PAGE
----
In 2010, NZMACI carvers completed a 10 metre waka whakamaumahara (canoe cenotaph) with a two metre waharoa (gateway). The purpose is for it to act as a cultural portal and connection between the people of New Zealand and the people of China.
A major initiative led by NZMACI with iwi Māori (Māori tribes) to develop two whatarangi (elevated storehouses); one in wood and the other, a cast replica in bronze.
Tuku Iho | Living Legacy is an exhibition of taonga Māori (Māori artworks) developed by past and present tutors and students of NZMACI
In late 2012 and early 2013, NZMACI carvers created a 30 metre mahau (stage front) for Te Matatini 2013 – a biennial national kapa haka (Māori performing arts) festival. Now symbolic of Te Matatini, it will also be used at other high profile New Zealand events.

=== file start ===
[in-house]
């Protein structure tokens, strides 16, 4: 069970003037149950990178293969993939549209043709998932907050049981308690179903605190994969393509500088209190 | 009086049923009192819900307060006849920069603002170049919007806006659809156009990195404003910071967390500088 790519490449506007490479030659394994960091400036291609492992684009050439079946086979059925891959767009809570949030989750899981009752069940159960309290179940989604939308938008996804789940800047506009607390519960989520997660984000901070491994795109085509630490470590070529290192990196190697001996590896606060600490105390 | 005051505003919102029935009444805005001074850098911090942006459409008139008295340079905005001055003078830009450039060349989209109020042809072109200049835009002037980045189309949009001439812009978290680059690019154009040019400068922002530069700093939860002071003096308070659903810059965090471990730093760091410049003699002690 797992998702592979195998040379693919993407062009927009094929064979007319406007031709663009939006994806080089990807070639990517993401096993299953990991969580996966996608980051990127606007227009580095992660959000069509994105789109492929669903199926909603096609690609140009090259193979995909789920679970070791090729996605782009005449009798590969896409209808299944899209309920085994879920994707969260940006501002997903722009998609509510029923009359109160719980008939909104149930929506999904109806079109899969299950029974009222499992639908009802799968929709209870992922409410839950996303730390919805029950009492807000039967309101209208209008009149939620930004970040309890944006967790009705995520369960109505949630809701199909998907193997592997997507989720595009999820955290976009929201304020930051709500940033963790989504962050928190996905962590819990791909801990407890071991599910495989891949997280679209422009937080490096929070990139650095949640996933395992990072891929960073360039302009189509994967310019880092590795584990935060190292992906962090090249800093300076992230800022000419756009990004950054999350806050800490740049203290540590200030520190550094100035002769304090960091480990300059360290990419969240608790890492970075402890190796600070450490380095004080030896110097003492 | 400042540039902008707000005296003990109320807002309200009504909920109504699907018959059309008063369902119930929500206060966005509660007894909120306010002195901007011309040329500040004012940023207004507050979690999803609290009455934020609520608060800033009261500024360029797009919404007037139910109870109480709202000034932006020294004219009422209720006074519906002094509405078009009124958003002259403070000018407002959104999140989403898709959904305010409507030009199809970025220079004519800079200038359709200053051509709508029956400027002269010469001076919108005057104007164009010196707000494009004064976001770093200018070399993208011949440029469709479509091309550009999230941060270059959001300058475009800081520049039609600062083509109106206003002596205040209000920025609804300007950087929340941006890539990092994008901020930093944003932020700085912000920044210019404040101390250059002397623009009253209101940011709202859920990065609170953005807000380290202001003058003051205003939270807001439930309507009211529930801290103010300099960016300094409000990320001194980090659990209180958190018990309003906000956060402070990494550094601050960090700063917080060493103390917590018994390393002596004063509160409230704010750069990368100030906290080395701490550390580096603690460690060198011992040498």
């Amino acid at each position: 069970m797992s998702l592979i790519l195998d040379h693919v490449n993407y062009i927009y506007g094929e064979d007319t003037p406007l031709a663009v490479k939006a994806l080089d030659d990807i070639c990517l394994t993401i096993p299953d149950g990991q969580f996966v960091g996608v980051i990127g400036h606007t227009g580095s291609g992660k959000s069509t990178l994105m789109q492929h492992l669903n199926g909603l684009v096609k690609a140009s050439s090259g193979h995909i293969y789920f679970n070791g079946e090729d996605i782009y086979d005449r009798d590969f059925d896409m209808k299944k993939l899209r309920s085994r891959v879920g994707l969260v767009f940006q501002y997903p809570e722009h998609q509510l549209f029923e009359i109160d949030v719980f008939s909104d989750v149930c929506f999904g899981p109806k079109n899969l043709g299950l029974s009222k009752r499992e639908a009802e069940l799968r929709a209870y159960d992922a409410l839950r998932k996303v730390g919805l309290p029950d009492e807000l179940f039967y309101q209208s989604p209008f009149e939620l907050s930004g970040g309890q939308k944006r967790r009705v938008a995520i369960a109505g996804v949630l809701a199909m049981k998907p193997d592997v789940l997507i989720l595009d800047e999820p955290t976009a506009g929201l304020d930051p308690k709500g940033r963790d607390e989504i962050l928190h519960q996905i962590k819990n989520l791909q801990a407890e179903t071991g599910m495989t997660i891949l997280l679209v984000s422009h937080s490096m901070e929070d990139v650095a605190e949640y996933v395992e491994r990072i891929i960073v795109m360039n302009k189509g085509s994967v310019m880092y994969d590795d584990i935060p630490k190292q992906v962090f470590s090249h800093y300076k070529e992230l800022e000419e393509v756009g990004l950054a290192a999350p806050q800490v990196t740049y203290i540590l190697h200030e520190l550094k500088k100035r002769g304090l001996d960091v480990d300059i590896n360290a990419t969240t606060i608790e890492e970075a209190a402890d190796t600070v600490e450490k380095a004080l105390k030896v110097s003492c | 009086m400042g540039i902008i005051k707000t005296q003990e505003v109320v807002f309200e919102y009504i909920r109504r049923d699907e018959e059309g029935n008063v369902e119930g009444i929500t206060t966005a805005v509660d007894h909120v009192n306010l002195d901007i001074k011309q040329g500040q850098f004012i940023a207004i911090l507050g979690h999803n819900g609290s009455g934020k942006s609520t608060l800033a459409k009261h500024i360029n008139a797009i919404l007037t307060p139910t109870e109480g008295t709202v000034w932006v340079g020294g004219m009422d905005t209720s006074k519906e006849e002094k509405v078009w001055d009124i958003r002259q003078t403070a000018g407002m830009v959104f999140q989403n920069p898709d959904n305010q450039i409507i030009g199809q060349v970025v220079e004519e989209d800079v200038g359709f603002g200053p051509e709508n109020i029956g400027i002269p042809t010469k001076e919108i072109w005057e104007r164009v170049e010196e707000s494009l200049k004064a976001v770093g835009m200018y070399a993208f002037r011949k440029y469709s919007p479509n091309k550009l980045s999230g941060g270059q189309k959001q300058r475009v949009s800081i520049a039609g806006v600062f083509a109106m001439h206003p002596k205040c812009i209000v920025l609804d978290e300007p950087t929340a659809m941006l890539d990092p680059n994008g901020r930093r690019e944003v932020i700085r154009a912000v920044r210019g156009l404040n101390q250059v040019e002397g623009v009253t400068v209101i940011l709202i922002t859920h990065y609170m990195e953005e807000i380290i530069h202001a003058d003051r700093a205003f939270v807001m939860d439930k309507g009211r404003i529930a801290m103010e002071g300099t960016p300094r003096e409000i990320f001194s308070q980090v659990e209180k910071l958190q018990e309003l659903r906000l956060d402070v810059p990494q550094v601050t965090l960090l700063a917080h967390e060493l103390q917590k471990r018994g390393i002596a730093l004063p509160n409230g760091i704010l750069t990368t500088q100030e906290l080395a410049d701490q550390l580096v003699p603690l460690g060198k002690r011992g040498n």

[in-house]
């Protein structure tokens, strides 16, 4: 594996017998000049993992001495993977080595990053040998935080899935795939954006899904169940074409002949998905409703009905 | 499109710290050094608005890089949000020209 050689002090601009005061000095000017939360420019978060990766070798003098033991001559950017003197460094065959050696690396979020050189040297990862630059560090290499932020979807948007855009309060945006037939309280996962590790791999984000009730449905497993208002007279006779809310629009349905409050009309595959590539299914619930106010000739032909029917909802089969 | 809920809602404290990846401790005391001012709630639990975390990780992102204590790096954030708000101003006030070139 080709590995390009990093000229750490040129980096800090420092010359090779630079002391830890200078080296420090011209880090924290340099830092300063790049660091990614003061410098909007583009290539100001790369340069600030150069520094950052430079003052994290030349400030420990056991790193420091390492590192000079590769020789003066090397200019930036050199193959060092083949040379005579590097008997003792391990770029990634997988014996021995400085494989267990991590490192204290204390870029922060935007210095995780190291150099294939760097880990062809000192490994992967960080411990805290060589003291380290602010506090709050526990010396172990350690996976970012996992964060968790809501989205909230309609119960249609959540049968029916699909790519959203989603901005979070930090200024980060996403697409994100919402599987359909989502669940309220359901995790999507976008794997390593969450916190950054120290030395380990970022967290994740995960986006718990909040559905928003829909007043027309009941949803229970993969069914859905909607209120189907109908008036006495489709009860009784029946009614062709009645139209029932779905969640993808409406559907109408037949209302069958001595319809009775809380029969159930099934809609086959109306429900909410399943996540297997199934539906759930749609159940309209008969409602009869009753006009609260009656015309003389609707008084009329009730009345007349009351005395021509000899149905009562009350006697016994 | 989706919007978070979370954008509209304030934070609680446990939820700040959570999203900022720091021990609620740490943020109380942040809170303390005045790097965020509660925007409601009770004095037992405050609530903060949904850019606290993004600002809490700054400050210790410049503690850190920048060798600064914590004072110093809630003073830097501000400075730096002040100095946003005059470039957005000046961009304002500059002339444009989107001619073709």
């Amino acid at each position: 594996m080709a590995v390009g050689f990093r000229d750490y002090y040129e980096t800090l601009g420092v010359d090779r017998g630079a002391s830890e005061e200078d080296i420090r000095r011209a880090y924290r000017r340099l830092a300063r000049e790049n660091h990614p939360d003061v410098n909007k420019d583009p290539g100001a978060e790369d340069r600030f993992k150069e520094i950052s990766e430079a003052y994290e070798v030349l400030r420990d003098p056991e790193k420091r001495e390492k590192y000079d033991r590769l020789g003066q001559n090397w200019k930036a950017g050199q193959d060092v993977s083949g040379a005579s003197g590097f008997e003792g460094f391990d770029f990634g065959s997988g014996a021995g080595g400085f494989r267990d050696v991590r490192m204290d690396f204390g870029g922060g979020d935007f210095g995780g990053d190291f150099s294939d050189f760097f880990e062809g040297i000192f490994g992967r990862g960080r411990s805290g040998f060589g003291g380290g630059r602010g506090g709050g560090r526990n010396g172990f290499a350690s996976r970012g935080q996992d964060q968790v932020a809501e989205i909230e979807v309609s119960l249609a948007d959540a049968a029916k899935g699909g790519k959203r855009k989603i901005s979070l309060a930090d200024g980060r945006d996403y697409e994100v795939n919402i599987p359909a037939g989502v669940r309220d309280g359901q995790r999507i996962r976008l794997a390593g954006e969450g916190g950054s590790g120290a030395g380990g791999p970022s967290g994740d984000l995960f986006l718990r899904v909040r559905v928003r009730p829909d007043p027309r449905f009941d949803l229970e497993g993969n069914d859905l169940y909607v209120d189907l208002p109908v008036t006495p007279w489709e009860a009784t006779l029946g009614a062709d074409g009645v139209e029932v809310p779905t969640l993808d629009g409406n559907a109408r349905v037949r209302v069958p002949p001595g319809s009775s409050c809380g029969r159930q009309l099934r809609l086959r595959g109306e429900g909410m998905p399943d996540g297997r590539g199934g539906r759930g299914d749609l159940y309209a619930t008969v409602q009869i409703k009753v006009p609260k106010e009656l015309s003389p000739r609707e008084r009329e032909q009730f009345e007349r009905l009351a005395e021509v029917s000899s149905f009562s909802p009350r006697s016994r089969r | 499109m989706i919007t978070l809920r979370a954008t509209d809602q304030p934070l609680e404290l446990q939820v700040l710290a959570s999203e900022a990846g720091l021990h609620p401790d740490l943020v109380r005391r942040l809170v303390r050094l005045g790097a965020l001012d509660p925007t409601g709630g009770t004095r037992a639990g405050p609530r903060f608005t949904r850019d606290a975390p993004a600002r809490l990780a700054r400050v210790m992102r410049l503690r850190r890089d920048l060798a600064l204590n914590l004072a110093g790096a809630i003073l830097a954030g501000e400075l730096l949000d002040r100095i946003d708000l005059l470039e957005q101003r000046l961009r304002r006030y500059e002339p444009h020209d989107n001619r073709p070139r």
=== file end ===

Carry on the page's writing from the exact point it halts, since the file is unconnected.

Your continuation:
On 17 August 2012, two traditional double-hulled Māori sailing canoes departed Auckland and sailed 10,000 nautical miles (return) to Rapa Nui (Easter Island) closing the final corner of the Polynesian Triangle in modern times.
Students and tutors of NZMACI have worked on a 17 tonne memorial carving to commemorate Iwi Māori and their involvement in World War I and other pakanga (battles) as part of the the centenary of the beginning of World War I. More details about this kaupapa (project) will be revealed in the near future.